Matt Smith was absolutely fine: a great actor and physical presence. Indeed, Matt is now a film star and arguably has greater clout than even Tennant enjoys. Peter Capaldi could have been great had he been allowed to play the Doctor as a kind of grumpy though benign take on his Malcolm Tucker without the swearing. Instead they had him playing an electric guitar and overplaying the ‘AM I GOOD?’ motif. Shame.
But the problem remained and indeed, remains, today: David Tennant IS Doctor Who. And vice versa. This is painfully obvious in the way that dear Jodie Whittaker (current Doctor) has clearly been directed to play some sort of Tennant tribute act? I could be imagining that; but the problem is NOT her gender or talent. It’s simply that the role was never truly vacated or reinvented.
The BBC should, on day one, simply have allowed their leading man to go off and do other things with bigger breaks between series and specials. Occasional re/degeneration gimmicks aside though, the Dr Who role should have remained Tennant’s, indefinitely. Similar deals have been brokered before: notably John Thaw with ITV /Inspector Morse. Just do it again? Heck, I even suggested to ITV that they cast Tennant AS a young Morse back in ’08! What an interesting ‘endeavour’ that would have been. but I digress..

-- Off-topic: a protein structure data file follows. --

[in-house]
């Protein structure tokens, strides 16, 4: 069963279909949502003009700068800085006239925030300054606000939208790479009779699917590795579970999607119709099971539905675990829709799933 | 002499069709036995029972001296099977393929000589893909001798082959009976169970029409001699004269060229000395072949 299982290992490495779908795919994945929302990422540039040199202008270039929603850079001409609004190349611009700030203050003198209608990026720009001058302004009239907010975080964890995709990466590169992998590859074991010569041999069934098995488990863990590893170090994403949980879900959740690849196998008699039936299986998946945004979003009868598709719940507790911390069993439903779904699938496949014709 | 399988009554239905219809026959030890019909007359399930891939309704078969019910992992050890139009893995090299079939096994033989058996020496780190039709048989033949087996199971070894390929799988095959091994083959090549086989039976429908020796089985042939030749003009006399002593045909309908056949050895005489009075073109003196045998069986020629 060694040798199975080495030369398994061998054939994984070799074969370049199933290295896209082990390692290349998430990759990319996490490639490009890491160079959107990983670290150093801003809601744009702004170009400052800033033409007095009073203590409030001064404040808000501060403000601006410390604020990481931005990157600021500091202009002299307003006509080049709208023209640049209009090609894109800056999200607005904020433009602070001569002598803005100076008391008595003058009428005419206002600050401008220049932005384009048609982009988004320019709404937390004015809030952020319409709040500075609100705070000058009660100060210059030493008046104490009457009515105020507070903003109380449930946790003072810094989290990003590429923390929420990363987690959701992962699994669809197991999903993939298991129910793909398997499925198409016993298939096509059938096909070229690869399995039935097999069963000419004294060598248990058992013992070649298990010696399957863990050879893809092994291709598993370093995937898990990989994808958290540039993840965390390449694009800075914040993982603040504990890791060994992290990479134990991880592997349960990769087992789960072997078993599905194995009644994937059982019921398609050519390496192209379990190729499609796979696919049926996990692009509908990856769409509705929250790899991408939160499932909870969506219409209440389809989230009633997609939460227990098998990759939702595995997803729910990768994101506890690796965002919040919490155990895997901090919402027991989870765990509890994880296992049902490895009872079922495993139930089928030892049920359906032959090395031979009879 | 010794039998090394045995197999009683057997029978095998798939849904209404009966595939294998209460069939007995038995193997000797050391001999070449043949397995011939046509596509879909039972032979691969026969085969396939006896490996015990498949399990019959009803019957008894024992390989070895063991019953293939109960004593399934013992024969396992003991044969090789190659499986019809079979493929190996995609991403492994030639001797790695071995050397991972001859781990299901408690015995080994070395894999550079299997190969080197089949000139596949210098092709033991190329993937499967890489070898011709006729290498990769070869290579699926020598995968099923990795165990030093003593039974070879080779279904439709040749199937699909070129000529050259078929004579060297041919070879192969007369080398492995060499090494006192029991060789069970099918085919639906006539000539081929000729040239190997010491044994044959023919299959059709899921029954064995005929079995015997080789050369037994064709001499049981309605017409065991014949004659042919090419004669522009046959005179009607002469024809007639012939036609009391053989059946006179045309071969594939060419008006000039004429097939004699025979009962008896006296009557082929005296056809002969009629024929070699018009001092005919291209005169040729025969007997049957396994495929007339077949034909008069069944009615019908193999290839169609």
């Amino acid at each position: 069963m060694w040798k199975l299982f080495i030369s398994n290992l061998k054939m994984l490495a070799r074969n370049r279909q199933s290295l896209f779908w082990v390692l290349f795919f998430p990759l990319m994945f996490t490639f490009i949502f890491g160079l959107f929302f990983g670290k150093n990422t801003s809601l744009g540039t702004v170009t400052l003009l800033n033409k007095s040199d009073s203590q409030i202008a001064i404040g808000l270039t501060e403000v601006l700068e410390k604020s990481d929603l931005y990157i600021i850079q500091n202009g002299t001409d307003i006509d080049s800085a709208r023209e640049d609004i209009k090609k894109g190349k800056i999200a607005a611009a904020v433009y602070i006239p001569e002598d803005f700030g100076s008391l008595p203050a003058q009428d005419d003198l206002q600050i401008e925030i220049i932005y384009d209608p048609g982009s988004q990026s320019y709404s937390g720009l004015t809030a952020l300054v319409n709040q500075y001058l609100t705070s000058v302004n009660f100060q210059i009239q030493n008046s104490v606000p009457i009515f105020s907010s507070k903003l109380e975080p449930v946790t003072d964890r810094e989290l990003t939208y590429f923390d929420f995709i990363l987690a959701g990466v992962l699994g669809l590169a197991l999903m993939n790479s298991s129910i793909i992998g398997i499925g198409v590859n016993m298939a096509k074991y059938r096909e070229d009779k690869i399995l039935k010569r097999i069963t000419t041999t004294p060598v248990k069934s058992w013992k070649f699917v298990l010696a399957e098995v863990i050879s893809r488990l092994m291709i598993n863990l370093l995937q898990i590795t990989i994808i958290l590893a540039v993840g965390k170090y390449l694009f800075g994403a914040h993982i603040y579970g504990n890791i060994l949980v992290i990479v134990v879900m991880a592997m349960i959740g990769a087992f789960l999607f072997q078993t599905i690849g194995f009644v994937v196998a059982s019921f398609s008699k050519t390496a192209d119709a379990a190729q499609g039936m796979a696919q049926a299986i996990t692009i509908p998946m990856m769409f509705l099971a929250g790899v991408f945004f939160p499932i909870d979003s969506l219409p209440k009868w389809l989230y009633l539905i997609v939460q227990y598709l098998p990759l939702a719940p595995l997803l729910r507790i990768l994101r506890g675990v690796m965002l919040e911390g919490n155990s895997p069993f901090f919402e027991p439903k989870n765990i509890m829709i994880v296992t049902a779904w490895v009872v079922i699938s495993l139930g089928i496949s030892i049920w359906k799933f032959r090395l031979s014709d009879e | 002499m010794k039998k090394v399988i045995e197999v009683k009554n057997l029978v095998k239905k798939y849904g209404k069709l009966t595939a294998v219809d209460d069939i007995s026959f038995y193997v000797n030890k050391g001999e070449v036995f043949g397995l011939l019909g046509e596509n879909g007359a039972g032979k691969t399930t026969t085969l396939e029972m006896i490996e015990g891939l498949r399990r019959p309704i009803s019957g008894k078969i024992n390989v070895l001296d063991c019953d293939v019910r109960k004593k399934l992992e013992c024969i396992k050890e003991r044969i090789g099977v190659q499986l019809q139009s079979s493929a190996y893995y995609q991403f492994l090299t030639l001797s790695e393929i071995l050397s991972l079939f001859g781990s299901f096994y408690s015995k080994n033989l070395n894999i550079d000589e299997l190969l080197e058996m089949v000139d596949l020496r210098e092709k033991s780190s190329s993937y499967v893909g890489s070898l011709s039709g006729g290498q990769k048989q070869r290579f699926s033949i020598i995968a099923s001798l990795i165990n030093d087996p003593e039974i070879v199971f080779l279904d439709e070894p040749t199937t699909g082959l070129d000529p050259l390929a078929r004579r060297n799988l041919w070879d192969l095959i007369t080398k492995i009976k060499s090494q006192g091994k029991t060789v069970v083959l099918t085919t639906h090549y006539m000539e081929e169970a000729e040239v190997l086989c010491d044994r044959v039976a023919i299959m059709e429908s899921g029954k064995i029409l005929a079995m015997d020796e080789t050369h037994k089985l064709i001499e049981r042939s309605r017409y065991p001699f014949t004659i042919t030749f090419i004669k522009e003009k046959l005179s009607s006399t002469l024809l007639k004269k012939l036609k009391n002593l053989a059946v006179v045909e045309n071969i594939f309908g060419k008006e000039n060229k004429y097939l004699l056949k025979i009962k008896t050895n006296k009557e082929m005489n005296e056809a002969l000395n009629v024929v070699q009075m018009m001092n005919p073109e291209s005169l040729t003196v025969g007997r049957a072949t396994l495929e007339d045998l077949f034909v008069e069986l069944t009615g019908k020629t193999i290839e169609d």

Change this time, for Dr Who, might mean going back, to go forward. Park a money truck outside Tennant’s house. Make him an offer he simply cannot refuse. And yes, by all means make THAT movie version as well / instead: throwing in the mooted John Barrowman /Billie Piper, too. But DON’T reduce this to a 60th anniversary cameo, either.
The Writing’s on the Wall
Chris Chibnall probably DOES have to go. Sorry. Why? Because if enough people are saying he might be going..and a substantial part of an otherwise dedicated fandom are actively seeking said departure..then it’s probably time to go? Quite why he was promoted so far is a mystery. Yes, Broadchurch did well, sure! But that series’ success was, dare I say it, due, in large part to the dream team of Olivia Colman and yes..him again..David Tennant.